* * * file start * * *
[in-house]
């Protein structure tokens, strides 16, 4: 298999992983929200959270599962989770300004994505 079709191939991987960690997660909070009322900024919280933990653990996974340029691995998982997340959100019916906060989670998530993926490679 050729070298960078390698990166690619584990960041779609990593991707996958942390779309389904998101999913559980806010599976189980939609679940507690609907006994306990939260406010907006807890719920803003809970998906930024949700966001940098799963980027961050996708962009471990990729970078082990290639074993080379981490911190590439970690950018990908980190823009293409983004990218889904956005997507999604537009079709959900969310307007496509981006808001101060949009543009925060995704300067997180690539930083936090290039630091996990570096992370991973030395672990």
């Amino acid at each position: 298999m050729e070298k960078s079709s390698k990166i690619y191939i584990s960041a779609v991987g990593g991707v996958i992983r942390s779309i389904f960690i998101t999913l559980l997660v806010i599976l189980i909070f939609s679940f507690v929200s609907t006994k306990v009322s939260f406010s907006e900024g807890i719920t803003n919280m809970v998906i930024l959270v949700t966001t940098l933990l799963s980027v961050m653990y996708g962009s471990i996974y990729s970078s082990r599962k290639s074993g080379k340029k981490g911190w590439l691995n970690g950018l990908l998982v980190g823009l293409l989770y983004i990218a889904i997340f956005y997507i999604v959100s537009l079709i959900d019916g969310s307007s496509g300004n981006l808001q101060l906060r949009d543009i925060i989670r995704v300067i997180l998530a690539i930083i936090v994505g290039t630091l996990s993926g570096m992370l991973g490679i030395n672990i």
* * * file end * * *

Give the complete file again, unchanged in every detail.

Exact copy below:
[in-house]
């Protein structure tokens, strides 16, 4: 298999992983929200959270599962989770300004994505 079709191939991987960690997660909070009322900024919280933990653990996974340029691995998982997340959100019916906060989670998530993926490679 050729070298960078390698990166690619584990960041779609990593991707996958942390779309389904998101999913559980806010599976189980939609679940507690609907006994306990939260406010907006807890719920803003809970998906930024949700966001940098799963980027961050996708962009471990990729970078082990290639074993080379981490911190590439970690950018990908980190823009293409983004990218889904956005997507999604537009079709959900969310307007496509981006808001101060949009543009925060995704300067997180690539930083936090290039630091996990570096992370991973030395672990």
């Amino acid at each position: 298999m050729e070298k960078s079709s390698k990166i690619y191939i584990s960041a779609v991987g990593g991707v996958i992983r942390s779309i389904f960690i998101t999913l559980l997660v806010i599976l189980i909070f939609s679940f507690v929200s609907t006994k306990v009322s939260f406010s907006e900024g807890i719920t803003n919280m809970v998906i930024l959270v949700t966001t940098l933990l799963s980027v961050m653990y996708g962009s471990i996974y990729s970078s082990r599962k290639s074993g080379k340029k981490g911190w590439l691995n970690g950018l990908l998982v980190g823009l293409l989770y983004i990218a889904i997340f956005y997507i999604v959100s537009l079709i959900d019916g969310s307007s496509g300004n981006l808001q101060l906060r949009d543009i925060i989670r995704v300067i997180l998530a690539i930083i936090v994505g290039t630091l996990s993926g570096m992370l991973g490679i030395n672990i």